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ANN: DM/SA + SX activities



I plan to be active from a couple of SAs on Thursday and SXs on Friday and Saturday.

Some will be new ones for you since they’ve been mostly activated on VHF.

Thursday, I may probably start around 9z, Friday could be very early (be prepared for an early wake-up call!), let’s say 7z or so, Saturday probably after 8z.

For all these activations: Please, keep the QSO short since I’ll have heavy restrictions on battery power and I do know my callsign (most of the time, that is…), so no need to repeat it often. Most of the time, I do also have your call correct the first time. Some people tend to repeat it x times which may become annoying, especially if it’s cold, wet and the battery is running low.

Thanks again to Daniel DH8DX and Steffen DL4ALI for taking me with them on our TH tour last weekend. I uploaded some pictures to my web site at
(scroll to the bottom and click on the callsign).

Hope to work many of you, my operating time will probably be some 20min per summit.

73 Norby


In reply to LX1NO:

the time, that is…), so no need to repeat it often. Most of the time,
I do also have your call correct the first time. Some people tend to
repeat it x times which may become annoying, especially if it’s cold,
wet and the battery is running low.

I think the EU sprint format could be adapted to SOTA, see http://www.eusprint.com/
(nice but little bit too QRQ for me), for example



D9XYZ GD 599 599 SOTA G/XX000 D9XYZ BK

G0AXY 559 559 TU SOTA 73 BK


As activator you may need to repeate the chaser call sign since the chasers have often problems to copy the QRP signals. Split operation would be good, but it is difficult to find free frequencies close to 7032 kHz (or should we do ‘5 DWN’?). On other bands that should be easier. Probably repeating the summit reference is not necessary for each QSO. Any other proposals?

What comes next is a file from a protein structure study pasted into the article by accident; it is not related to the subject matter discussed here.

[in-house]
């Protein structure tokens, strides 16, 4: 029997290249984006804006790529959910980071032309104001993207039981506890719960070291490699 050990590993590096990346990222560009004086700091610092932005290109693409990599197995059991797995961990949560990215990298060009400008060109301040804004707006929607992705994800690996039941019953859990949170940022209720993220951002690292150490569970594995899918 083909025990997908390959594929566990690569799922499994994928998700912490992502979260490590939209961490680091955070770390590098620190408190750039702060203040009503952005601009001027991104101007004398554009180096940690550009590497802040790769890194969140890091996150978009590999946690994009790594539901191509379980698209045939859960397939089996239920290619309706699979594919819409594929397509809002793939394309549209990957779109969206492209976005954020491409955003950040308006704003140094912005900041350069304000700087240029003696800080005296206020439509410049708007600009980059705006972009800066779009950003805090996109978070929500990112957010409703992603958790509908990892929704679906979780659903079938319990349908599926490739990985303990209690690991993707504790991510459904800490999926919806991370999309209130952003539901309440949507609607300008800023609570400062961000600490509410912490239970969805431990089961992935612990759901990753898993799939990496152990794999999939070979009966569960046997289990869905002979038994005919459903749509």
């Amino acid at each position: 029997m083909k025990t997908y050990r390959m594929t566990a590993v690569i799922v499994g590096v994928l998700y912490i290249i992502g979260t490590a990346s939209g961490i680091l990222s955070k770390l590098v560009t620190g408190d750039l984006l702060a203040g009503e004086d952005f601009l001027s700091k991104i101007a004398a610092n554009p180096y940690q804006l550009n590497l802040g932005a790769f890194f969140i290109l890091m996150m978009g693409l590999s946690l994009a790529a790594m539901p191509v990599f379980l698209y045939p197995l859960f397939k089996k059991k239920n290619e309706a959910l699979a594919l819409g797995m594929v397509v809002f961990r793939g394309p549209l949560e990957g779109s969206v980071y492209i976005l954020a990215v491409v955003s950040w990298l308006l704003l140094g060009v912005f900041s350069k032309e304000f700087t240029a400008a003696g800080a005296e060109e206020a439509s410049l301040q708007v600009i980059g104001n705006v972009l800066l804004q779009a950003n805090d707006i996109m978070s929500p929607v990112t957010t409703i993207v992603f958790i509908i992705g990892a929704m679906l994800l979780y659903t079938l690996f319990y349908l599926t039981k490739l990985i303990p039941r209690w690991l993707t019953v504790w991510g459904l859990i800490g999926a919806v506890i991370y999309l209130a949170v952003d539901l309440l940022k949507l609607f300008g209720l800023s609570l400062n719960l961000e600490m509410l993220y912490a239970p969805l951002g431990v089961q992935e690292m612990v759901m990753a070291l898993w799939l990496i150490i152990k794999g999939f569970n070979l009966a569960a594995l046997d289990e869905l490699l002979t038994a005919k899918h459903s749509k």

73, Jaakko OH7BF/F5VGL


Interesting comments. As a newcomer to CW, I initially found it very difficult to be ‘concise’ with my sending, and sent lots more than I needed to, especially the formal “DL/LX1NO/P DE M1EYP” at the beginning and end of every transmission. Considering my slow speed, that may have been frustrating for the activators, but no-one complained, and everyone was very pateint and kind with me - thanks guys.

Now, as a slightly more experienced (but still QRS) CW activator, I am finding the following more efficient pattern developing:

CQ CQ CQ SOTA DE M1EYP/P M1EYP/P SOTA G/SP-015 K (initial call) or…

TU . . (end of previous QSO, and here chaser stations call, so no need QRZ)

F6ENO DE M1EYP/P = GM UR RST 599 599 BK (then listen for incoming report etc)

R R 73 73 ES TU . . (then the pile-up calls again)

So that can be really quick, but I do try to answer any questions like “SOTA?” before 73. Every so often, I do the longer initial call again to give out summit reference, and get a little “concentration rest”.

When chasing, it is a very similar structure. I try to put in the GMs, the FBs and the names if I can remember them at times (mainly when activating rather than chasing), but I tend to keep it simple most of the time. In fact, the repetitive content of SOTA QSOs has proved to be good for building confidence while learning the mode.

GL with the activations Norby.

Rgds, Tom M1EYP


In reply to LX1NO:


I find your present contest-style CW procedure to be excellent, with short, sharp exchanges and no superfluous comments.

With some CW pile-ups now generating 100+ contacts, brevity is of the essence if you are to activate multiple summits.

I would estimate that 95% of callers have your callsign, freq, and SOTA reference displayed on their screen in front of them, so you can get away with the absolute minimum of Callsign, 599 BK; only needing to send your call and SOTA Ref., every half dozen QSO’s, or if asked. Double calls (c/s de c/s) are not needed.

GL, with be looking out for you.



In reply to G4SSH:

100% agreed with you and your suggested QSO format Roy, in and out quick as possible with full consideration for the activator who is exposed to the elements.

73 Mike GW0DSP


In reply to GW0DSP:

To make sure that I understand what you mean I make an example. The exchange in ] is optional. For me this QSO is still 2-way communication though the exchage is minimum.



D9XYZ [GD] 599 599 [SOTA G/XX000] [D9XYZ] BK

G0AXY 559 559 [TU 73] BK

D9XYZ [QSL | NAME | 73] TU [CQ | QRZ?] [G0AXY] [UP 2 | DWN 2] K

73, Jaakko OH7BF/F5VGL


In reply to F5VGL:

Yes Jaakko, that is an example of a minimum CW SOTA QSO. Now that the bad weather is due the optional parts in brackets should be discarded.

However, I would reduce the last 2 lines. The activator knows his own call and this does not need to be sent by the chaser, which would leave your example as:-

D9XYZ 599 5NN BK
R UR 559 TU

This would strip all greetings and good wishes and appear a bit impersonal, but as always, chasers should follow the lead of the activator,especially if they remark on poor conditions such as cold/rain/snow/thunder. A chasers consideration must always be for the the safety of the activator

73 Roy G4SSH


Thanks to all those who read this and called me on Thursday on my way east (left home at 0300z and added 900km to the clock)

I changed my mind en route and drove to my target destination already on Thu evening.